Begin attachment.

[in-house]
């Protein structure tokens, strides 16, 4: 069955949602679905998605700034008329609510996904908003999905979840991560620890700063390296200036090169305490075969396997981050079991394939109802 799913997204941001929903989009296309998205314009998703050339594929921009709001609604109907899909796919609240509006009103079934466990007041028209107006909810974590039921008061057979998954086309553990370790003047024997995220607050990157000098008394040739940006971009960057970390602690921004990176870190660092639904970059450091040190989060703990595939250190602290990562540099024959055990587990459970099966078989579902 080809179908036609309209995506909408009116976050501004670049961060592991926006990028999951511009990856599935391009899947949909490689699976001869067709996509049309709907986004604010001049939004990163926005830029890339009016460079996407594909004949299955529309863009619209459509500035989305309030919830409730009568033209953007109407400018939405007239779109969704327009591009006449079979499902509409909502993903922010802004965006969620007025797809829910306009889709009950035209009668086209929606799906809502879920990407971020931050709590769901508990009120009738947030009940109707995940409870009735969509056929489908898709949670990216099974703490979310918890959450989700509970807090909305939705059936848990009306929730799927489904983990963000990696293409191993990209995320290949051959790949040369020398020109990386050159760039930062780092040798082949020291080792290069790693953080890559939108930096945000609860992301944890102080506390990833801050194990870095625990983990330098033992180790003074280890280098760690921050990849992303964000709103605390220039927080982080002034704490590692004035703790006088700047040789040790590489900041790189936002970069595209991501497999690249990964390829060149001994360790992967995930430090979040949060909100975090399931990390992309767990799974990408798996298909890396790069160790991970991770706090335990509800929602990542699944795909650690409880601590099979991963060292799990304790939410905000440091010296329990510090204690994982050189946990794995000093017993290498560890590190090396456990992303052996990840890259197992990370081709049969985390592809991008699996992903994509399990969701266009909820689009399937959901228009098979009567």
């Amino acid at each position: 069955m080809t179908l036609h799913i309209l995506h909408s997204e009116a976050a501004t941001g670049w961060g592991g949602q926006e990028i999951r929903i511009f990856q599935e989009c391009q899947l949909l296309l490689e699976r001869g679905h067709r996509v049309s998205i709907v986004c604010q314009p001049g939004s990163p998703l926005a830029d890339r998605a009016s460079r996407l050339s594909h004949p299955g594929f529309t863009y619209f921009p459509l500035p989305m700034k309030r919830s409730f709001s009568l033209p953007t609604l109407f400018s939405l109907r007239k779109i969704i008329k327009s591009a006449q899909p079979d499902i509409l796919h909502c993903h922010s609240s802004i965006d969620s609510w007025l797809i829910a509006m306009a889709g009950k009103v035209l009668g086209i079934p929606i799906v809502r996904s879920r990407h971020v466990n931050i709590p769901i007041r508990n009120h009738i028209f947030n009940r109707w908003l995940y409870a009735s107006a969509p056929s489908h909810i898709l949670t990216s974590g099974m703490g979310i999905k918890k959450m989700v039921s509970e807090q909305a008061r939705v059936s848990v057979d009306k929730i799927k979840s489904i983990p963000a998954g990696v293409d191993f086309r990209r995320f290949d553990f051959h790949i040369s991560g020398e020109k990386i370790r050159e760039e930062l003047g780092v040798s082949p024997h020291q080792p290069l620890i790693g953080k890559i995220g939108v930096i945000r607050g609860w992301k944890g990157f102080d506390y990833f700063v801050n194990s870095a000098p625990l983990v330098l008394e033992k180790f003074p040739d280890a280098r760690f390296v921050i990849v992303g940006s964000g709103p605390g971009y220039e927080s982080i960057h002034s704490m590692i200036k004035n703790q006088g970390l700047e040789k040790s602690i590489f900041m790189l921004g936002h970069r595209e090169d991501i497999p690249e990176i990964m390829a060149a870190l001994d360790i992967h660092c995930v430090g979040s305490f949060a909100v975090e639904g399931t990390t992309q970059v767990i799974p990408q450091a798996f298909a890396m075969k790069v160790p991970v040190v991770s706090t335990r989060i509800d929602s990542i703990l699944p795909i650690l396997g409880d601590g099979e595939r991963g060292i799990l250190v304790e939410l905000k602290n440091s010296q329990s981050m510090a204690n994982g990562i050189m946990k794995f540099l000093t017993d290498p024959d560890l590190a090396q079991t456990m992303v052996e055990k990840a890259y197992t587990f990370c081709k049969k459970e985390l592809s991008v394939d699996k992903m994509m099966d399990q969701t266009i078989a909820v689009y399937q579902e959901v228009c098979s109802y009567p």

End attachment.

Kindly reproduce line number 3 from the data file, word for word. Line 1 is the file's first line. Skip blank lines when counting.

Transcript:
């Amino acid at each position: 069955m080809t179908l036609h799913i309209l995506h909408s997204e009116a976050a501004t941001g670049w961060g592991g949602q926006e990028i999951r929903i511009f990856q599935e989009c391009q899947l949909l296309l490689e699976r001869g679905h067709r996509v049309s998205i709907v986004c604010q314009p001049g939004s990163p998703l926005a830029d890339r998605a009016s460079r996407l050339s594909h004949p299955g594929f529309t863009y619209f921009p459509l500035p989305m700034k309030r919830s409730f709001s009568l033209p953007t609604l109407f400018s939405l109907r007239k779109i969704i008329k327009s591009a006449q899909p079979d499902i509409l796919h909502c993903h922010s609240s802004i965006d969620s609510w007025l797809i829910a509006m306009a889709g009950k009103v035209l009668g086209i079934p929606i799906v809502r996904s879920r990407h971020v466990n931050i709590p769901i007041r508990n009120h009738i028209f947030n009940r109707w908003l995940y409870a009735s107006a969509p056929s489908h909810i898709l949670t990216s974590g099974m703490g979310i999905k918890k959450m989700v039921s509970e807090q909305a008061r939705v059936s848990v057979d009306k929730i799927k979840s489904i983990p963000a998954g990696v293409d191993f086309r990209r995320f290949d553990f051959h790949i040369s991560g020398e020109k990386i370790r050159e760039e930062l003047g780092v040798s082949p024997h020291q080792p290069l620890i790693g953080k890559i995220g939108v930096i945000r607050g609860w992301k944890g990157f102080d506390y990833f700063v801050n194990s870095a000098p625990l983990v330098l008394e033992k180790f003074p040739d280890a280098r760690f390296v921050i990849v992303g940006s964000g709103p605390g971009y220039e927080s982080i960057h002034s704490m590692i200036k004035n703790q006088g970390l700047e040789k040790s602690i590489f900041m790189l921004g936002h970069r595209e090169d991501i497999p690249e990176i990964m390829a060149a870190l001994d360790i992967h660092c995930v430090g979040s305490f949060a909100v975090e639904g399931t990390t992309q970059v767990i799974p990408q450091a798996f298909a890396m075969k790069v160790p991970v040190v991770s706090t335990r989060i509800d929602s990542i703990l699944p795909i650690l396997g409880d601590g099979e595939r991963g060292i799990l250190v304790e939410l905000k602290n440091s010296q329990s981050m510090a204690n994982g990562i050189m946990k794995f540099l000093t017993d290498p024959d560890l590190a090396q079991t456990m992303v052996e055990k990840a890259y197992t587990f990370c081709k049969k459970e985390l592809s991008v394939d699996k992903m994509m099966d399990q969701t266009i078989a909820v689009y399937q579902e959901v228009c098979s109802y009567p």